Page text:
You see, about fifteen years ago I first took the great plunge into politics.  Sure, I developed an interest earlier.  Let me draw you back into those halcyon days.  I remember voting in our school’s mock Presidential election in ‘88 and ‘92; I stopped in to the local GOP headquarters in November 1994 to pick up an “Ollie!” button.  I watched the election returns at home and remember being excited about the result, though I wasn’t really involved.  Like most Americans, I was a passive spectator.  Soon after that cycle, everything changed.  I eagerly purchased “To Renew America”.  I committed myself to my first important issue, abortion, and so I ordered a bunch of Pro-life literature from Heritage House 76.  I even created a crude bumper sticker, which I proudly displayed on a folder around the halls of my high school.  It was a very simplistic time, a time when everything was clearly black and white.  All Republicans, like my heroes Speaker of the House Newt Gingrich and Majority Leader Bob Dole, were good guys, and Democrats, like President Bill Clinton and Minority Leaders Tom Daschle and Dick Gephardt, were the bad guys.  1995 was a year of tremendous optimism.  After all, Republicans dominated the 1994 election unified on the back of the Contract With America.  And after my first attempt at volunteering in that year, Glenn Weatherholtz picked up the 26th House of Delegates seat and Kevin Miller won the 26th State Senator seat, things were looking extremely positive.  But life didn’t stay that way for long.

The next years were a back and forth series of ups and downs, positive at the state level and disheartening at the federal.  In my first Presidential election in 1996, Bill Clinton easily defeated Senator Bob Dole.  In 1997, then Republican Attorney General Jim Gilmore won the Governor’s race in Virginia promising to eliminate the car tax.  Next, in 1998, we had the GOP congressional loss and Newt Gingrich’s fall from power, coupled with the later discovery of his hypocritical affair.  Then in 1999, Republicans captured a majority of the seats in the House of Delegates for the first time since Reconstruction.  During this time, however, I slowly began to come to the critical understanding that politics was more than blind partisanship and the single issue of abortion.  Sure the Republican Party and pro-life work are important, but they are facets of a larger struggle of ideology and principles…conservatism versus liberalism.

Considering I mention it so often in this blog, I feel like I need to talk a bit about foreign policy.  Interestingly enough, foreign policy was never an important issue to me until after the attacks of 9-11.  Who cares about other nations?  I thought.  Our own domestic policy was all that really mattered.  Sure, I didn’t support Clinton’s adventure in Bosnia, but my objection primarily stemmed from economic concerns.  As I studied more about the issue in college (at first rather reluctantly), I came to realize that how we conducted our affairs abroad had a tremendous impact on policies at home both in terms of security and our budget.  If we are supposedly a Judeo-Christian nation, shouldn’t we treat other nations and peoples as we ourselves would like to be treated?  Now don’t misunderstand, the primary objectives of our government are to secure the lives, liberty, and property of its citizens and so if another nation (or group) seeks to destroy our freedoms or our people, we must prevent them from doing so.  But, as John Quincy Adams reminds us, “Wherever the standard of freedom and Independence has been or shall be unfurled, there will her heart, her benedictions and her prayers be. But she goes not abroad, in search of monsters to destroy. She is the well-wisher to the freedom and independence of all. She is the champion and vindicator only of her own.”  Unfortunately, this seemingly simple time honored principle has gotten me in more trouble in Republican circles than any other.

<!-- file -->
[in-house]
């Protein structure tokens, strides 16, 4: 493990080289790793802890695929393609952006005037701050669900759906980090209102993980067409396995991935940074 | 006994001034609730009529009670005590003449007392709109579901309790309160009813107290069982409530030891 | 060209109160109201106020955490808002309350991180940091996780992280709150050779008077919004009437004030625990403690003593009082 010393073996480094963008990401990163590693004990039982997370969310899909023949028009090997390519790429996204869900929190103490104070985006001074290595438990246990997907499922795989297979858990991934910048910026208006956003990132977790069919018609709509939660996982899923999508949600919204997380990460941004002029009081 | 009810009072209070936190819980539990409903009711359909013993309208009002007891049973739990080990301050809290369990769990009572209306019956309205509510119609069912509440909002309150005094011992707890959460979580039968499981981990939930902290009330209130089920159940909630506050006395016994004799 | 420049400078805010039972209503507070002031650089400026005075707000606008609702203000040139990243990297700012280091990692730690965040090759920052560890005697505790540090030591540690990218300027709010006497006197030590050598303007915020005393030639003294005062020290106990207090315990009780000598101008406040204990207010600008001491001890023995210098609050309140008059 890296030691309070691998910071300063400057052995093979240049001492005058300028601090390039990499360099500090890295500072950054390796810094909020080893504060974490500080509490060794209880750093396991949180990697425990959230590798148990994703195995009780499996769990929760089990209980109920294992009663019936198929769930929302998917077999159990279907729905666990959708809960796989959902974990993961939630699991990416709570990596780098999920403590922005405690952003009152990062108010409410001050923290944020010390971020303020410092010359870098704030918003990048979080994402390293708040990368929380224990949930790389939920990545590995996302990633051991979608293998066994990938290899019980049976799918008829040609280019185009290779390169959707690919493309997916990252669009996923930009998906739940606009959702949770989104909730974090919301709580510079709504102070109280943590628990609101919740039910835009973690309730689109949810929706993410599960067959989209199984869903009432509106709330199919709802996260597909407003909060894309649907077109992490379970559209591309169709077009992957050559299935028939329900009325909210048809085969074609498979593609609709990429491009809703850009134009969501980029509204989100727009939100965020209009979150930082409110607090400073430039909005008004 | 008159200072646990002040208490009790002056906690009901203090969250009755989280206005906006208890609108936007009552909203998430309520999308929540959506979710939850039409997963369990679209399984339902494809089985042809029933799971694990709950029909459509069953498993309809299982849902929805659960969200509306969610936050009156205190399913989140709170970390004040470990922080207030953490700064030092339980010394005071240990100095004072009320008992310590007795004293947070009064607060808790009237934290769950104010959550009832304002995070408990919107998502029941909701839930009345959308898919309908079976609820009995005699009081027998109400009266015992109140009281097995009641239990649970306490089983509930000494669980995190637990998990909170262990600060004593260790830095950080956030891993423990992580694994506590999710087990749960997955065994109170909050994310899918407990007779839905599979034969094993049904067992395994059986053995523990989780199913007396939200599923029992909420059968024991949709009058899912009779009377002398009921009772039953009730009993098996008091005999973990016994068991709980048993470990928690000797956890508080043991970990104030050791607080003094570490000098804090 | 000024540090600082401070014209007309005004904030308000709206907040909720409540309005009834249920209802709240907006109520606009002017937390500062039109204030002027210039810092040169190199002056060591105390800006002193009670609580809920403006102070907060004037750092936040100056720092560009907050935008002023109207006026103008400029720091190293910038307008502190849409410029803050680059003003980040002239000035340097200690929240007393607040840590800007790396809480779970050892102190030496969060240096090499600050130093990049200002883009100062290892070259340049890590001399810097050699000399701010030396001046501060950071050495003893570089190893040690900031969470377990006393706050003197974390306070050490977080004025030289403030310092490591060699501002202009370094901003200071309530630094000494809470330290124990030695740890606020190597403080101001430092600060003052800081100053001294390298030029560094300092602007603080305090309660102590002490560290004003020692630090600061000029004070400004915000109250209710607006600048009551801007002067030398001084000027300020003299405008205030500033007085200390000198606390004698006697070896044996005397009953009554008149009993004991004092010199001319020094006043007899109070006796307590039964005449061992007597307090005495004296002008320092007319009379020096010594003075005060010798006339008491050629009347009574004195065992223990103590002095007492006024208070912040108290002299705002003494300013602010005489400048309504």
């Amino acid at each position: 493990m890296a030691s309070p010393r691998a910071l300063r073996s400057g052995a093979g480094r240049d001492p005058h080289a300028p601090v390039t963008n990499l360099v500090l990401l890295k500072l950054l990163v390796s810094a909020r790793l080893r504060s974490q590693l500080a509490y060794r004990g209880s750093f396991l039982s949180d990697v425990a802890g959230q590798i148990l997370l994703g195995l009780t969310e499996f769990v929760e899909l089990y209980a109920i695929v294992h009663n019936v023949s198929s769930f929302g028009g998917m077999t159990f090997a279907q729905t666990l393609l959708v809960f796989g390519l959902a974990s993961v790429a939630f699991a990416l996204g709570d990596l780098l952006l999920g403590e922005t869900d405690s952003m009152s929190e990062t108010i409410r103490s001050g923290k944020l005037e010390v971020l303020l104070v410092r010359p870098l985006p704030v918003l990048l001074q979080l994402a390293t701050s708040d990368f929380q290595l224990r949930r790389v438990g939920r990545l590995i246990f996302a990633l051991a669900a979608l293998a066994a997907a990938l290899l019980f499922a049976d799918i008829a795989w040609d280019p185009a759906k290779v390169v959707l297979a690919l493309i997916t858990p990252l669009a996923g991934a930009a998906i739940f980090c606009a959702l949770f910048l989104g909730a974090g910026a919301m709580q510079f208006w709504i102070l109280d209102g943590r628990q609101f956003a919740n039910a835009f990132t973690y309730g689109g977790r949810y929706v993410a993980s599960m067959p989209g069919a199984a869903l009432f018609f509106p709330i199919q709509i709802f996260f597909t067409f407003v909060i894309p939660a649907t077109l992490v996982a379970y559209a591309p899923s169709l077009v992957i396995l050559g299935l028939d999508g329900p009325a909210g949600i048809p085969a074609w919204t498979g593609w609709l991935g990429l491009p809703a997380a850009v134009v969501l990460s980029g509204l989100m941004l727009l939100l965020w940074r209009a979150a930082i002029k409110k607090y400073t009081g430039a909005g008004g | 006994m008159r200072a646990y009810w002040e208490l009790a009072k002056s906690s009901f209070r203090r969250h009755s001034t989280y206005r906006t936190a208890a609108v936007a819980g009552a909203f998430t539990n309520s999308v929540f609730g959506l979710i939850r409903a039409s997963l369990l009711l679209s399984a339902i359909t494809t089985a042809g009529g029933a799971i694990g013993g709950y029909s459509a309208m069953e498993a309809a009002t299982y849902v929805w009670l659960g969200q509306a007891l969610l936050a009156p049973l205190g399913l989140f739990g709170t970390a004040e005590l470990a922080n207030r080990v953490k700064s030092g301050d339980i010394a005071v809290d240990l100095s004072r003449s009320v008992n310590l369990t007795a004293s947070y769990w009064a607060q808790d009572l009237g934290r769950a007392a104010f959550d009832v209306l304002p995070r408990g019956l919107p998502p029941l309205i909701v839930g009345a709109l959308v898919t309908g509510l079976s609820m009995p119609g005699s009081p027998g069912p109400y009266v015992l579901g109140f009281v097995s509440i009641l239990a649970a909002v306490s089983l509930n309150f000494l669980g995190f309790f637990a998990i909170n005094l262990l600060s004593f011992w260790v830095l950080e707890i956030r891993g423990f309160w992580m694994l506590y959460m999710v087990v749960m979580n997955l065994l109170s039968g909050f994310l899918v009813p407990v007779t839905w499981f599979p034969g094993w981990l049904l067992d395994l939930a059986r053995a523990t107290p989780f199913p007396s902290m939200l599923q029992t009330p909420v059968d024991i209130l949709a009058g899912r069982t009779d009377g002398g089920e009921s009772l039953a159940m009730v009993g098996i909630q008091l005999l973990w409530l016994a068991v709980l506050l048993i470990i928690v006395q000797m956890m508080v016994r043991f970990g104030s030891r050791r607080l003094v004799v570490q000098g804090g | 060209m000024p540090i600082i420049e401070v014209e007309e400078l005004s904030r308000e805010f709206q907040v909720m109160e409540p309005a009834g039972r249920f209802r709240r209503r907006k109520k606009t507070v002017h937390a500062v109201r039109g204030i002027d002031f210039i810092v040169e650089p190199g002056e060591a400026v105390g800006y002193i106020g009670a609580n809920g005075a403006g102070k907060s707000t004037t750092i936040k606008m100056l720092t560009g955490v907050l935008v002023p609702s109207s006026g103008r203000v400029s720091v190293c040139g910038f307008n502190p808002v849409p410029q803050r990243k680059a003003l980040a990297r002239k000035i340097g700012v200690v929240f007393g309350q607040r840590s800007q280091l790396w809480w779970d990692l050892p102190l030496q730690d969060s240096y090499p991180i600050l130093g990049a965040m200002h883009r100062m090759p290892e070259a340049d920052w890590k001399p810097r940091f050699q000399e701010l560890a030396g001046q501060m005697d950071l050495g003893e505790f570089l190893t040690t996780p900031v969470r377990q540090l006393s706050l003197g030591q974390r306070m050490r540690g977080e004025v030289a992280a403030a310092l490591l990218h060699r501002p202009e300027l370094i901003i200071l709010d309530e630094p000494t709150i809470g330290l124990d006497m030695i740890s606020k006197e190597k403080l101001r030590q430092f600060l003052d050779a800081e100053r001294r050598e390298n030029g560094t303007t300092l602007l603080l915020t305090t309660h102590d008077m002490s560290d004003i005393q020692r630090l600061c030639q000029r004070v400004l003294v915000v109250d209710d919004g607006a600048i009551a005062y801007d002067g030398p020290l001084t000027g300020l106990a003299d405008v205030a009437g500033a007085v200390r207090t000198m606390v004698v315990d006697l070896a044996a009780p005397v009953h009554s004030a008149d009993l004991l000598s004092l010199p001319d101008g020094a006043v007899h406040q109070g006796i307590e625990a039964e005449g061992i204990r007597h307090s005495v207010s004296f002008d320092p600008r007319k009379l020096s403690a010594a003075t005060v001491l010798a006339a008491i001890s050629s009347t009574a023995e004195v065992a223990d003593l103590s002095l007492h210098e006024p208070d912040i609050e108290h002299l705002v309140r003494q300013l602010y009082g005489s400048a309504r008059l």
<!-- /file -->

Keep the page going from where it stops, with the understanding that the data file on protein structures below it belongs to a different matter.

These last eight years or so have been extremely depressing.  Why?  At the national level, how many government programs, department, and agencies have been eliminated?   Compare that number to how many new bureaucracies have been added.  It’s sad isn’t it, watching the government grow, our liberties shrink, and our constitution reduced to mere toilet paper?  So many politicians cry for change, but how many of them protect our rights, our borders, or the unborn?  So many are pathetic shills.  Until the Ron Paul campaign came along in 2007, I didn’t think politics would ever get better.  Suddenly Paul was a single drop of limited government conservativism in an indifferent ocean of status quo politicians.  He firmly stood for principle over party politics.  Most Republicans I knew shunned Paul and it wasn’t until after the campaign had concluded that they finally viewed the doctor in a positive light.  These days, with the rise of the tea party movement, I’m very hopeful that this new wave of activists will push both the Republican Party and the federal government toward the conservative principles that I have been advocating for a long time now.

Based upon these last years, what will the future hold?  Will taxes, regulations, and mandates from Washington further shackle the American public?  Will the states refuse to obey any more unconstitutional legislation?  Will a great leader emerge to restore the republic or conversely will he or she create a socialist paradise?  We should not look to others for the answers to these questions, but to ourselves.   Right now we have a lot of positive rhetoric and hope, but we need greater numbers and, more importantly, action.  Therefore, I ask you to join me.  Politically speaking, you may be an infant, a teenager like myself, or someone far more experienced, but really age doesn’t mater.  Only by working together can we enact meaningful change. We must not be silent.  We must not be complacent.  Recruit your family, your friends, your neighbors, and your coworkers.  Run for office, draft legislation, write your Congressman, volunteer in your local GOP, or join a Tea Party.  Getting back to the original point about my birthday, if you’re looking to get me the perfect gift, how about a little liberty?